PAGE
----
The inclusion of trans men in women's spaces has always come at the expense of trans women. Moreover, it is a profoundly offensive expression of the privilege-driven sense of entitlement which men in Western society constantly exhibit.

It's all part of the same thing: They see trans men as women, and trans women as men. So the trans men belong, the trans women don't. I don't know much about gay male culture, but my guess is it's pretty much the same with them, the other way around.

There is a particularly frustrating dynamic inherent in all this. Men of history are the ones who should be the ones weighing in on this but what these situations highlight is the level of exclusion that exists in any sort of mythical community and what a travesty is made out of so many people's lives when identity is given so much weight.

This was always an untenable position for Allums. Either he was a man or not. Men don't belong on a women's team - do I need to say it? - because they're not women. Yes, being on male hormones would give him a seriously unfair advantage if he had taken them. But that is the low bar standard of minimal fairness; not a reason to give him a gold star because he didn't.

If you respect the genuineness of tranpeople's identites, including your own, you can't possibly accept a man playing on a woman's team, regardless of transition status. That takes a psychological toll on the individual, and diminishes the rest of the community. As has been pointed out by others, you can't ask transwomen to be accepted in a women's only situation if you advocate ignoring a transman's status in the same circumstances.

If it was really important to him to continue playing women's basketball, it would have been more plausible if he didn't come out to anyone, didn't use a male name, and didn't use male pronouns. And even that wouldn't guarantee success if his internal voice demanded to be heard. But instead he wanted his cake and to eat it, too. He wanted the recognition and the perks of living in his true gender, but not the responsibility or limitations that goes with it.

As far as transmen attending women's colleges, I think that is even less defensible than playing on a sports team. There is no physical prohibition to attending college, like being able to play on a specific team. But single sex institutions are based on a philosophical, cultural, and social aspects which are incompatible with being co-ed. That fundamentally changes the experience. Basketball is basketball.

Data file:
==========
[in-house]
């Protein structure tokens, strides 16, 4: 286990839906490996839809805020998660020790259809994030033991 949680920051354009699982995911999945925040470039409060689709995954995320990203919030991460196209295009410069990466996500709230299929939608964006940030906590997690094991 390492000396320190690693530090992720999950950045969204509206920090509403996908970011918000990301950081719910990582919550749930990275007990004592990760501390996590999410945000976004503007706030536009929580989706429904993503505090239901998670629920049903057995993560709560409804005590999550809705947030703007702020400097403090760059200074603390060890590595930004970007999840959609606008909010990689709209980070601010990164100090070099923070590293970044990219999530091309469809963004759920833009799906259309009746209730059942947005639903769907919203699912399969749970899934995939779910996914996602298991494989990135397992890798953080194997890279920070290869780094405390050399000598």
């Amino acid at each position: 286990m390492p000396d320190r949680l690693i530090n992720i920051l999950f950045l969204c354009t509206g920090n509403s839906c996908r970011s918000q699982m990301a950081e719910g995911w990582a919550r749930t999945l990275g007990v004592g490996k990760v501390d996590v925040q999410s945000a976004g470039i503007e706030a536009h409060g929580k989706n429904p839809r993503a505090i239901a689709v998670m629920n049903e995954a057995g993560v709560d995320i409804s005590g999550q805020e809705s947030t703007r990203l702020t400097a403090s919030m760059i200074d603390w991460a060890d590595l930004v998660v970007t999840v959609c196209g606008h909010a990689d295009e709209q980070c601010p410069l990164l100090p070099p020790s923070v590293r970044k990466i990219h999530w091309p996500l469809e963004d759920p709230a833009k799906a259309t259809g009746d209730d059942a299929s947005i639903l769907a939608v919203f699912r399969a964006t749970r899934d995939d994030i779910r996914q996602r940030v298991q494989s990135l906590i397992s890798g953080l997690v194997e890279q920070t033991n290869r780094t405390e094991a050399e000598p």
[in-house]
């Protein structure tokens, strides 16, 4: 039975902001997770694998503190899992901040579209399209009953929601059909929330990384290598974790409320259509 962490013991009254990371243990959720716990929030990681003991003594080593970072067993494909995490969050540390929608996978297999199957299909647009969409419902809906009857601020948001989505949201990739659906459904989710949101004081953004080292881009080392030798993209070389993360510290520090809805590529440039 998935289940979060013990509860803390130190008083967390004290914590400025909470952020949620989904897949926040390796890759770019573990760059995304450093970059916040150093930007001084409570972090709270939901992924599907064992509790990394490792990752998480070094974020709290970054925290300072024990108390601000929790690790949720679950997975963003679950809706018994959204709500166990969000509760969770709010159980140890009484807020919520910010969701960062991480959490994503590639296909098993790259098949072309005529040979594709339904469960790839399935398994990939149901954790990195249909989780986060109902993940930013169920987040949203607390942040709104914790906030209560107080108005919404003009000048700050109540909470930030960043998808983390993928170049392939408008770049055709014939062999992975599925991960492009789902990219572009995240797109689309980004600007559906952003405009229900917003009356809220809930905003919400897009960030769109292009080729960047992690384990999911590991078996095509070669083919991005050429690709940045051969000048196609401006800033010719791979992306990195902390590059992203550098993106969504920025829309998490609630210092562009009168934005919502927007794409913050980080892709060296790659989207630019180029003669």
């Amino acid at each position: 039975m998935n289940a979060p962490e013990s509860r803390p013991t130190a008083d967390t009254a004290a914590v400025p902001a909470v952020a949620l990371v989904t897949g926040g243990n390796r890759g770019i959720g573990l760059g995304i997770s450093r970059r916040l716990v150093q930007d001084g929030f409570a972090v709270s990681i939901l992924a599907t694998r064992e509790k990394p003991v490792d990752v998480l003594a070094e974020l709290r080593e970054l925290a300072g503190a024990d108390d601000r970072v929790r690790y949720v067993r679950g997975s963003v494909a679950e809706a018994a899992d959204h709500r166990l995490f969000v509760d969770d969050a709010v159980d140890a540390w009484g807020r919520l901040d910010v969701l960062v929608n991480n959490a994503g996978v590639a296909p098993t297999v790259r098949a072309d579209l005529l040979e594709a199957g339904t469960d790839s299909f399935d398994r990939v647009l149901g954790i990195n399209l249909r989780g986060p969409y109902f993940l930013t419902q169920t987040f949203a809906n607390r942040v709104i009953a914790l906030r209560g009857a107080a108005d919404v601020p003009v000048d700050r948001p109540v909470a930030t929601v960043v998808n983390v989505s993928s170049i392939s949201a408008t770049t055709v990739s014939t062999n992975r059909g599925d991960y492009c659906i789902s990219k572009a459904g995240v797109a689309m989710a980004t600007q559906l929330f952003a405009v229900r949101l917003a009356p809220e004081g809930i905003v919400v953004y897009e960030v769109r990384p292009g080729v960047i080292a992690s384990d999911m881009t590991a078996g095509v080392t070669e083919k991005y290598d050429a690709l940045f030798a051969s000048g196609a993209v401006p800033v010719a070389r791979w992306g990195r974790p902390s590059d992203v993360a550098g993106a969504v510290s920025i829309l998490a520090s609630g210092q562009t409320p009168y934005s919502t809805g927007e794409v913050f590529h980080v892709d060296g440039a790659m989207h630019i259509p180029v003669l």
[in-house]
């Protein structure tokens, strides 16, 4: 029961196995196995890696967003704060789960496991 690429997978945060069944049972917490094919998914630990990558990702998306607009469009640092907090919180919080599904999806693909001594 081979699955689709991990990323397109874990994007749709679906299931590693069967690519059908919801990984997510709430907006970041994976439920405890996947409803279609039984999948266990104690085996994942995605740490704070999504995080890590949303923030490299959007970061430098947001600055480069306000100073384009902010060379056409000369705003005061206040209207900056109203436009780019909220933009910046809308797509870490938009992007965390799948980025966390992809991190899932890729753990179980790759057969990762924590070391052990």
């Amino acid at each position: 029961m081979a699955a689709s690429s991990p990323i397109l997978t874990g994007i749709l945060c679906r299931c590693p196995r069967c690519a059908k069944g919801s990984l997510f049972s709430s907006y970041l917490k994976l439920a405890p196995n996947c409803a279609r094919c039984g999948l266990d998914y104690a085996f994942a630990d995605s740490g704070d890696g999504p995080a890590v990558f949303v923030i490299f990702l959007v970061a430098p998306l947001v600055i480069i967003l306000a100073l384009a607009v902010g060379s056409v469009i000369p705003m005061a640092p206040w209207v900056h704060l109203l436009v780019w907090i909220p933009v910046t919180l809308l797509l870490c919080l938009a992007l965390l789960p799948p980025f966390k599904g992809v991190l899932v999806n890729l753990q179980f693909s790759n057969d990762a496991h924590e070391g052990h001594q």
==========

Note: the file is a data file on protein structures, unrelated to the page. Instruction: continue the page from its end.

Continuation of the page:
Interesting read, especially in light of all of the other LGBT news that's been coming out of the sports world this week. Thanks.

the tome and tenor of the comments makes me think that every one assume that the transitional status issue is what caused allums to leave the basketball program; none of the comments assume that the reason allums quit were related to the season-ending concussions and the possibility of further similar injuries going forward.

do we have high confidence in these assumptions, or is it possible that the injuries played a more prominent part in what happened than we have so far acknowledged?

I strongly doubt Allums left the basketball program due to his transition status, as he had already made it abundantly clear that he is a selfish, entitled bastard who wants to have his cake and eat it too.

Om Kalthoum | May 20, 2011 11:25 AM

Duh. From the quoted AP article:

But he suffered two concussions early in the season and played in only eight games. He told The Associated Press in March that he has had suffered a total of eight concussions, that he was having memory problems and that he was unsure whether he would be cleared medically to play his senior season. He said doctors told him that he were a football player, his playing days would certainly be over.
"I'm a fighter. I'm still trying to come back," he said at the time. "I really do want to come back and play."

Alex, thank you for reporting on this, and Don, thank you for bringing the specifics up, because it's a nice reminder that reality usually has a way of upsetting the odd ideological apple cart.

As seems to happen all too often with anyone's transition -- anyone else's transition -- people use one person's choices and one person's unique decision tree as a pinata to make a value judgment on what they would do in their place. Unfortunately, this conceit, invariably handicapped by ignorance of any other person's experience and challenges, blended with a wishcast of what you might do in another person's place, what does it achieve? It simply takes us back to the unfortunate misconception that there must be one way to transition, when there isn't. There is only your own way, and here's hoping it works for you.

The frontier of transgender and transsexual issues is still fairly wide open, to the point that I think it's fair to say we're still collectively creating a field where little is actually established. As a result, I think we're better off avoiding the reductionism of claiming to know the right or wrong way to handle decisions as difficult as Kye Allums or any one of us have had to make. I merely wish Allums well, good health and long life. Resenting his opportunities seems petty at best, and the usual trans community infighting at worst.

I have a hard time faulting anyone for how they deal with the complications of their own transition and negotiate anti-trans forces they experience. Ideally, Allums could have joined the men's team and continued with his scholarship, but that does not appear to have been an option.

However, we're not just talking about his choices, but the school's and the league's. And those policy choices don't just affect Allums, but any trans people wanting to participate in sports, and to a lesser degree, all trans people wishing to access gender segregated spaces. I see his inclusion and accommodations to be an excuse that sports organizations can use to appear to be trans inclusive when in reality they are only dismissing trans folks' genders and seeing assigned sex as the only thing that matters, and as a result, don't allow trans women to participate.